Rick Rosenthal, 2002
Starring: Busta Rhymes, Bianca Kajlich, Thomas Ian Nicholas, Tyra Banks
“Trick or treat, motherfucker.”
After the events of Halloween H20, Laurie Strode is in a mental hospital and is badly traumatized. It turns out that she did not decapitate her brother, Michael Myers, but confused him with someone else. (Yes, really.) He shows up at the hospital and kills her before returning to their childhood home in Haddonfield. A reality TV producer, Freddie, has selected six college students to spend the night in the Myers house. Bill, Donna, Jim, Rudy, Jen, and her shy friend Sara all agree to spend the night exploring the house, all outfitted with cameras, and no one will be let out till morning. “Survivors” will be awarded scholarship money. Sara’s friend Myles, who has a crush on her, is watching the show during its live broadcast on Halloween night.
They split up into three groups of two and begin to look around the house. Donna and Jim go to the basement to make out, but find a wall full of corpses. These turn out to be fake, though Donna finds a hidden tunnel and is killed by Michael Myers, who has already secretly killed one of the cameramen. Myles, watching from a Halloween party, realizes Donna’s murder is real, though the viewers are now convinced that everything happening is fake. Everyone else runs into Freddie dressed up as Myers and they attack him, so he has to explain that it’s a set up to make some good “reality” TV. Myers is now able to prey upon everyone in the house, because most of them believe the danger is fake.
The eighth and final entry in the Halloween series, not counting Rob Zombie’s 2007 remake and its sequel, is such a shit film, I can’t even begin to describe it. Everything about it is bad: the script, acting, general premise, cinematography, style or lack thereof, etc. The fact that the film re-writes the ending of Halloween H20 is offensive, even more so is that fact that Resurrection opens with Laurie (Jamie Lee Curtis again) in a mental hospital and Michael arrives and kills her soon after. Basically Resurrection is here to tell us it wants to shit all over anything we remotely liked about Halloween or some of the less offensive sequels.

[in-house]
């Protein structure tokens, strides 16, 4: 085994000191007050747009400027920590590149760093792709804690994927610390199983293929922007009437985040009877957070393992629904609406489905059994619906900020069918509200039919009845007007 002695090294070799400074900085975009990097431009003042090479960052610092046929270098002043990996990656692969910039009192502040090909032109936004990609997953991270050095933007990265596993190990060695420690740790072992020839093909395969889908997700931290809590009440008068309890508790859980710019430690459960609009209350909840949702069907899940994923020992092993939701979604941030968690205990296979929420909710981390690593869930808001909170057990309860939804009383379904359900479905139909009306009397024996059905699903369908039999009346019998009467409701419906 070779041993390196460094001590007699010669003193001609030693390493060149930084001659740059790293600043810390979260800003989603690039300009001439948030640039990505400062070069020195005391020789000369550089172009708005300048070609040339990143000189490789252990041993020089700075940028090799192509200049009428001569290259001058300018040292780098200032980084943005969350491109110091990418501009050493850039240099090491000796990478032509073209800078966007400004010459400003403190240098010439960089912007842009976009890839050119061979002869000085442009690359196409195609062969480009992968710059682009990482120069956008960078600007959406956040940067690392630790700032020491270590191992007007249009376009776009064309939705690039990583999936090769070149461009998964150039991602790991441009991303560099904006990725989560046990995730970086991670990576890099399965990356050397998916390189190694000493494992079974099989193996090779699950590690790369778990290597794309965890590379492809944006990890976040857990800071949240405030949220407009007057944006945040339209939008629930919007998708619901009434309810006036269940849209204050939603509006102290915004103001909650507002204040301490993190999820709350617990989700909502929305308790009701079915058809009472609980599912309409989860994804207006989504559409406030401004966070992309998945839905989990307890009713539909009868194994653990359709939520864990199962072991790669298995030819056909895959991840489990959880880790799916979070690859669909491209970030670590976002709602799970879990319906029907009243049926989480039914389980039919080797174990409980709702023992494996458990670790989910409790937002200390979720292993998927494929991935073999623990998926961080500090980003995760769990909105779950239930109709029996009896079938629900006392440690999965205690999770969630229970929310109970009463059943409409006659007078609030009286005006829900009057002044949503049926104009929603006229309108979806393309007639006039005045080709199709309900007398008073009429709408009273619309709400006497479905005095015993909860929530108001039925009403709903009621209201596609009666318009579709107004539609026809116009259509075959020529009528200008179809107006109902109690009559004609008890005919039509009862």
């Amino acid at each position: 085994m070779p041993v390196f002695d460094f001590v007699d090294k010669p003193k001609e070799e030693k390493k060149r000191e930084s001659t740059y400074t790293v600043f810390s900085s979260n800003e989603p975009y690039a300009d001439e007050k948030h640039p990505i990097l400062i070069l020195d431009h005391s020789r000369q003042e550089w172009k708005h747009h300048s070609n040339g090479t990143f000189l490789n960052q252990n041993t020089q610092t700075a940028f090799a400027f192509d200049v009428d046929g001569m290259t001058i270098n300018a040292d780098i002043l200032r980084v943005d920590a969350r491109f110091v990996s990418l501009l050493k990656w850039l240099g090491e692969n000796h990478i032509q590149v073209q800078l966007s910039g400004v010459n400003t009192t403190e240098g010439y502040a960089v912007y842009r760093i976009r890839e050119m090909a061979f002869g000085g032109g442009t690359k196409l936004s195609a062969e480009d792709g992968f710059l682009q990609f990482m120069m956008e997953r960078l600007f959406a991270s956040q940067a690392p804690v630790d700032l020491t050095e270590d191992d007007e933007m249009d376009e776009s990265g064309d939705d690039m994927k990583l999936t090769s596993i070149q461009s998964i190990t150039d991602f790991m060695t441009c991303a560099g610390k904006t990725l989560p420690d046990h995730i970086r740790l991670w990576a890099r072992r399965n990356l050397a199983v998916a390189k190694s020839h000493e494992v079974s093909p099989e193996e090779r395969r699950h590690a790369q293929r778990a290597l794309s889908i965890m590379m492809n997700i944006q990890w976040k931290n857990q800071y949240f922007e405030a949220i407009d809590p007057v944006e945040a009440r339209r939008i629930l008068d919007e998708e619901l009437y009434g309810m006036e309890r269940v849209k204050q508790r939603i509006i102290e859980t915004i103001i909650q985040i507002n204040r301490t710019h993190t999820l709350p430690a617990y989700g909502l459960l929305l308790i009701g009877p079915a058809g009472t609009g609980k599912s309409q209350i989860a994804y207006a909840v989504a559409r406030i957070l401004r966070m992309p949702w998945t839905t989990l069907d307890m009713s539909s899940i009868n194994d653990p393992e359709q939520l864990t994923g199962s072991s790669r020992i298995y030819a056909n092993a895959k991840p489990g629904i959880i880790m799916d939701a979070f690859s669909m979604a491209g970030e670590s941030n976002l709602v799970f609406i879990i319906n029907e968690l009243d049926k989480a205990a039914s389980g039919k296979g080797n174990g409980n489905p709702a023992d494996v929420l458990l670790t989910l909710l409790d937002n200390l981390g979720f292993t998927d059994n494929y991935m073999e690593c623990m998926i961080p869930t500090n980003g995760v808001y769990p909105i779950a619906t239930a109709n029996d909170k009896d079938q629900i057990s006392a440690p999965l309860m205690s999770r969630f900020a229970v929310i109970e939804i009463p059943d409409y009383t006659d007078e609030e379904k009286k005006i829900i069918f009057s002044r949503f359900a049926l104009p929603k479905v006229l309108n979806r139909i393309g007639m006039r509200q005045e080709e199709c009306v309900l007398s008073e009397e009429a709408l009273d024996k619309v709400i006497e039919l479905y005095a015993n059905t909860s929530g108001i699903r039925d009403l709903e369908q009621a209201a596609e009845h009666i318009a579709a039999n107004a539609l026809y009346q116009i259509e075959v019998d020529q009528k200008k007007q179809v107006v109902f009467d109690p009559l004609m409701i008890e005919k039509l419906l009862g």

The director, Rick Rosenthal, was personally chosen by John Carpenter to direct Halloween II, a decent sequel. This previous performance led me to believe that Resurrection would be at least mildly entertaining, but that was clear naiveté on my part. Here Rosenthal borrows from the earlier Halloween films, as well as numerous other horror movies. The general premise of people spending the night in a haunted or dangerous house and making money if they survive is ripped right from Vincent Price vehicle House on Haunted Hill, a fun, whimsical film.
The only person who seems to be having fun with Resurrection is Busta Rhymes, but there’s nothing he can do about the terrible script or truly awful lines of dialogue. He does have a few reasonably entertaining scenes, particularly one funny moment when he dresses up as Michael Myers and runs into the real Michael. He also saves the day with some outrageous martial arts moves, which is hopefully Rosenthal’s way of admitting that he didn’t take any of this seriously. The rest of the actors are totally forgettable. Tyra Banks has five decent minutes of screen time as Busta Rhymes’s assistant, but much of that time is made up of a shot of her ass. Katee Sackhoff (Battlestar Galactica, Riddick), who I normally adore, is stuck playing an obnoxious blonde who spends half the film looking in the mirror or talking about her future internet fans.
Resurrection also uses my least favorite horror trope of all time: the Blair Witch, first person camera, fake documentary bullshit, which is used here because the characters are in the Myers’ home to film a reality TV show. This doesn’t make it any more entertaining, neither does the spectator’s commentary we get from the Halloween party where Myles is watching.